German Political Parties and the Euro Crisis
    While the programs adopted by political parties are seldom completely formed by a single strand of economic thinking, one can clearly see the shadow of ordoliberalism in the policy of most traditional German parties.
    The Christian Democratic Union (CDU) (and its Bavarian sister party, the CSU) sees itself strongly in the tradition of the “social market economy” developed under CDU economics minister Ludwig Erhard following World War II. In the euro crisis, it sees a lack of fiscal discipline as the primary cause of the sovereign debt crisis and therefore called for austerity and fiscal surveillance in an effort to increase Europe’s productivity and growth. The CDU argued against mutualizing debt and Eurobonds, invoking the Maastricht Treaty’s “no bailout” philosophy. It believed any “community of debt” would reduce political leverage for structural reforms and increase moral hazard within the EU. The CDU opposed the ECB bond purchase program—which it saw as tantamount to “printing money.” The CDU advocates an independent ECB and opposes any monetarization of government debt.
    Nevertheless, there are some indications the CDU may be willing to make some concessions in its approach to the euro crisis if and when the institutional conditions are met for the EU to eventually move towards common debt issuance. Rumors suggest the party will eventually accept Eurobonds when they receive fiscal guarantees from other eurozone countries and see signs of successful structural reform in Italy, Greece, Spain, and Portugal. However, there are also legal barriers in Germany to a mutualization of European debt along with ideological barriers. In fact, some argue that Germany would need to create an entirely new constitution in order to allow this.
    The Free Democratic Party (FDP) is a classical European liberal party and has even stronger roots in ordoliberal thinking. As a coalition partner in the federal government during the euro crisis, the FDP’s position has, of all the five main political parties in Germany, been closest to mainstream neoclassical thinking. The FDP has defended the idea that indebted countries that find it difficult to access financial markets are in this position because of their own policy failures.
    It advocates harsh austerity measures and structural reform. It has long been in favor of high penalty interest rates for rescue loans to maintain pressure on crisis governments to cut budget deficits and engage in structural reform. It demands automatic sanctions for violations of the Stability and Growth Pact and a stricter control of national budgets for violations of EU debt and deficit limits. FDP politicians have also warned of the possible inflationary dangers posed by ECB bond purchases.
    During the 1960s, the Social Democratic Party (SPD) integrated many Keynesian elements into their thinking and policymaking. Karl Schiller, economics minister from 1966 to 1972, brought Keynesian ideas into the public debate. However, in the late 1990s, the SPD moved away from Keynesianism. Under Gerhard Schröder, the party passed a number of neoliberal reforms, which included income and corporate tax cuts and reforms to the labor market and welfare system (“Hartz IV”).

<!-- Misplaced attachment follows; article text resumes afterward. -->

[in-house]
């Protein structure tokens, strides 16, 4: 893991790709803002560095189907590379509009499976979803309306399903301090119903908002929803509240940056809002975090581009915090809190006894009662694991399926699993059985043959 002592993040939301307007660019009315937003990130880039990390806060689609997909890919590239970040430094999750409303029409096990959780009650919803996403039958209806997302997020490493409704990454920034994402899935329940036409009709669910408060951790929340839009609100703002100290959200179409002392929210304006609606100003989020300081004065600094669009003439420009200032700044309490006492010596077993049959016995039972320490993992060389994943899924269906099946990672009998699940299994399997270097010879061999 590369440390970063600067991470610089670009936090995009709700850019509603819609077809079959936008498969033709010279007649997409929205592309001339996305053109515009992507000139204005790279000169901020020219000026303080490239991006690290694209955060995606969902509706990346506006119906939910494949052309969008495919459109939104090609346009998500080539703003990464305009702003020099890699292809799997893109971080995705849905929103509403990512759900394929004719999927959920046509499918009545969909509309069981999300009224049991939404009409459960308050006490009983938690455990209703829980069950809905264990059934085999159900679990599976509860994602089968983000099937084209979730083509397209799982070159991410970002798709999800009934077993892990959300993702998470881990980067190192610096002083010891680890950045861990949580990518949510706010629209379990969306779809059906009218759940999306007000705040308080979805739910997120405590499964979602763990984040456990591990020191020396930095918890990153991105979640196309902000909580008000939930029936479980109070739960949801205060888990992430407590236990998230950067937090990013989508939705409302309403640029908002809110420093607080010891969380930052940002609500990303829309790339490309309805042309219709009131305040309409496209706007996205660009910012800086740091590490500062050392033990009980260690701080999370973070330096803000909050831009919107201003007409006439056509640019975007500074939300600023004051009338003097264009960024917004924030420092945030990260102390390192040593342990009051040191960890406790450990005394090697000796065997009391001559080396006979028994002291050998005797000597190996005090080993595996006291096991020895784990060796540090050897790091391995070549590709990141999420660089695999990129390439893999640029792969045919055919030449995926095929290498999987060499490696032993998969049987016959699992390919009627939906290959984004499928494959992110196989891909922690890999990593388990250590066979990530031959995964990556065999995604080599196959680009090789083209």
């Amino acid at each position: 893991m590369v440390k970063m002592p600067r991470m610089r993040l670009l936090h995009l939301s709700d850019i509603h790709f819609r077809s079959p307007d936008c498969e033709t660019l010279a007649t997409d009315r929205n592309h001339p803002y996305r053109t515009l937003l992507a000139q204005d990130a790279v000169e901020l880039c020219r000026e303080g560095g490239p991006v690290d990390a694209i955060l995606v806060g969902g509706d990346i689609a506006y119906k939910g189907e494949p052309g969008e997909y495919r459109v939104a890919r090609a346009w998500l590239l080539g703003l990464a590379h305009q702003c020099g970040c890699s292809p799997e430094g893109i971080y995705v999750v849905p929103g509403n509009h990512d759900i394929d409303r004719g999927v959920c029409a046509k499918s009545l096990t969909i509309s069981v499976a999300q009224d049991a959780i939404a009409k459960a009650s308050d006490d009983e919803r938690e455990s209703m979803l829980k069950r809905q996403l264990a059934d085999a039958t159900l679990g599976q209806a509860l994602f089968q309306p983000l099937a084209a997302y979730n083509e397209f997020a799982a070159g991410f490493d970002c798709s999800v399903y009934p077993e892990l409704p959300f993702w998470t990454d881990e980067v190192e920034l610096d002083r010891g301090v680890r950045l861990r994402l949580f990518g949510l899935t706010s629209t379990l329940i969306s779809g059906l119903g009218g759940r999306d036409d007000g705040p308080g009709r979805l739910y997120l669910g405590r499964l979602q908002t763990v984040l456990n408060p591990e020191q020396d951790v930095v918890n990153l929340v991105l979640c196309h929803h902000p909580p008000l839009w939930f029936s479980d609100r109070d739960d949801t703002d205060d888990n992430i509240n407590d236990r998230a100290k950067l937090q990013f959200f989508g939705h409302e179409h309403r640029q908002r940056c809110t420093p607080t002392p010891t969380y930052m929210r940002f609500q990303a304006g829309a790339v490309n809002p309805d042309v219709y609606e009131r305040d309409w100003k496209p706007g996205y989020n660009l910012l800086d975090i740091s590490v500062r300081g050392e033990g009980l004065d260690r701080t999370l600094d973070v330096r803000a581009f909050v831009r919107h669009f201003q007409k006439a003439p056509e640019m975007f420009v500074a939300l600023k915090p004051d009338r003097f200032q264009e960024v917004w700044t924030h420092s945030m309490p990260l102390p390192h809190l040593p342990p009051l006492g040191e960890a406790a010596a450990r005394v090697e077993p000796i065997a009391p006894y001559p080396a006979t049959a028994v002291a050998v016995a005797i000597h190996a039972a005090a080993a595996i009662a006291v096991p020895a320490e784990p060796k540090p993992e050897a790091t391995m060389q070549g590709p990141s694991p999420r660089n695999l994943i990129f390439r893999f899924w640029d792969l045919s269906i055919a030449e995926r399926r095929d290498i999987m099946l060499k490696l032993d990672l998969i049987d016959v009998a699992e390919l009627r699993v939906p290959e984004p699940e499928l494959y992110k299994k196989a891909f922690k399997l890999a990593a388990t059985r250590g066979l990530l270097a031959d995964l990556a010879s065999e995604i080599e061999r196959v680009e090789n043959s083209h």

Since leaving the coalition after the general election in 2009, the SPD has moved slightly to the left again. Social Democrats have attempted to square a belief in fiscal responsibility with European solidarity. They have made a clear commitment to rescue packages for indebted countries but also insisted on austerity as a condition for support. Unusual for a European center-left party, the SPD has therefore come out in favor of a stricter Stability and Growth Pact. It agreed with the government on the need for constitutional “debt brakes” to limit budget deficits in all eurozone countries and has voted for the fiscal compact. Unlike the CDU/CSU and the FDP, the SPD has also stated repeatedly that closer economic policy coordination at the European level is needed, and that such coordination should include financial market regulation and taxation issues. Moreover, in the negotiations for the fiscal compact, the SPD sided with the French Socialists, demanding a growth pact as well. Leading Social Democrats have also spoken out in favor of Eurobonds, but official party documents emphasize they can only be part of a package deal that would include much stricter rules for fiscal austerity in other countries. The SPD is also opposed to ECB bond purchases.
    The Greens have long been advocates of better financial market supervision and regulation, a financial transactions tax, the abolition of bonuses in financial services, and the semi-nationalization of banks and financial institutions. This background has shaped the Greens’ approach to the euro crisis. A significant part of the party adheres to fiscal austerity, albeit for different reasons than neoclassical economists. They argue that in an economy without economic growth (which some Greens favor), government debt is not sustainable and hence public budgets should be balanced. The Greens never thought austerity was enough on its own and did not see fiscal surveillance mechanisms as the sole solution to the crisis. Yet, in the end, they voted for the fiscal compact in the German Bundestag. The Greens also committed to the introduction of Eurobonds very early on. Unlike mainstream neoclassical German economists, the Greens accept that Germany’s trade imbalance affects the economic equilibrium of the eurozone and they want “symmetric” rather than “asymmetric” adjustment within the eurozone.